during the U.S. recall zenith in 2007 (Ref. A).

CTA, AQSIQ MISSING
THE TECHNOLOGY TRAIN
--------------------

7. (U) While the China Toy Association and AQSIQ have reached out to
toy companies through seminars and training sessions in major export
centers, their ability to create a sustainable impact on toy safety
is limited by organizational weaknesses and a lack of innovation.
CTA is a small, politically weak organization established under the
auspices of China's State-owned Assets Supervision and
Administration Commission (SASAC) and it supports all aspects of the
toy trade. Although toy safety figures prominently in their mission
statement, they have limited actionable toy safety resources

BEIJING 00001492 003 OF 003


available for their membership. Neither CTA nor AQSIQ utilize email
or other electronic systems to disseminate information on the latest
toy standard changes to toy manufacturers, nor do they have any
plans to create such a system. Firms must instead sign up for
fee-based services from international standards organizations, such
as ASTM. While U.S. importers can and do relay information on
standards to Chinese manufacturers, the lack of a timely,
industry-wide notification mechanism could leave some smaller to
medium-sized manufacturers unaware of standards developments,
particularly at firms that do not have dedicated compliance
officers.

8. (SBU) Econoff has suggested to AQSIQ and CTA that they
incorporate email technology into their communications, similar to
what CPSC uses to announce product recalls, so Chinese manufacturers
can learn about and react more quickly to changes in global
standards or other developments. However, such technology would
require a commitment from regulators for greater transparency and
responsiveness. Having spent eight months defending the "Made in
China" brand, AQSIQ and other regulators like MOFCOM are unlikely to
make substantial, voluntary changes outside the scope of existing
toy safety directives unless instructed to do so by a higher
authority like the State Council. Filling this innovation void,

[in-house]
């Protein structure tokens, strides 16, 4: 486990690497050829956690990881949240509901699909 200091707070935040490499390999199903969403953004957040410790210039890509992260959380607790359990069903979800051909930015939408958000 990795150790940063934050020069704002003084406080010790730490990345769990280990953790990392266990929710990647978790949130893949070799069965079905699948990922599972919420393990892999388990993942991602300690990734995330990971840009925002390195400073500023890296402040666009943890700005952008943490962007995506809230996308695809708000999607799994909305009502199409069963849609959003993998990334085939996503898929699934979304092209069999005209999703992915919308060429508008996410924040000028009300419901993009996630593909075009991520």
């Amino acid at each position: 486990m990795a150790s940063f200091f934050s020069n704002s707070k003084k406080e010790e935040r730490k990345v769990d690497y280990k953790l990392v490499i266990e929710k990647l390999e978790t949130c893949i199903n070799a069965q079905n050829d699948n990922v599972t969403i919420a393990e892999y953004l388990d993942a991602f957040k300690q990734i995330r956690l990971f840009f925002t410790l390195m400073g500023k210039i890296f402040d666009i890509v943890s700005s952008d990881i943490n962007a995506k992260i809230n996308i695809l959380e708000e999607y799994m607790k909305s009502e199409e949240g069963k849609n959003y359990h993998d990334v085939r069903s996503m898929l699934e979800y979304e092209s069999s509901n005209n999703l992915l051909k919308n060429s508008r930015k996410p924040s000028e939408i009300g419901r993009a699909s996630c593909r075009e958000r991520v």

United States standards and industry organizations have played a
significant role in encouraging their Chinese counterparts to become
better organized and more engaged with China's toy industry.

COMMENT
-------

9. (SBU) The absence of Chinese counterproposals to the TSCI shows
that the Chinese toy industry is not only confident about the
current export quality control regime, but they are also unwilling
to recommend fundamental policy changes to a toy safety system they
view as unflawed. Industry and regulators support education and
training initiatives as keys to quality improvement, while
regulators rely on broad State Council directives and "campaigns" to
empower provincial quality control officials to enforce the law.
This approach is effective at raising awareness and increasing
compliance, but its sustainability without a deeper, more innovative
commitment to production quality is questionable. Standards experts
and industry observers agree that quality must be viewed as a
process, not a one-time goal (Ref. B).

10. (SBU) Under the current inspection system, AQSIQ and
manufacturers have a cozy relationship: manufacturers have invested
their time and money in the existing AQSIQ system and have
cultivated useful connections with regulatory officials, while AQSIQ
has a powerful role as export gateway and earns fees from the
provision of testing service to manufacturers. Comprehensive U.S.
toy saety legislation that imposes change on these entrenched
interests will likely be seen as a challenge to AQSIQ's authority,
and it may also aggravate AQSIQ's sense of humiliation over last
summer's recalls. Even more, Chinese regulators could view U.S.
legislation as circumventing traditional government-to-government
channels, which they prefer over industry-developed initiatives that
they do not control.

PICCUTA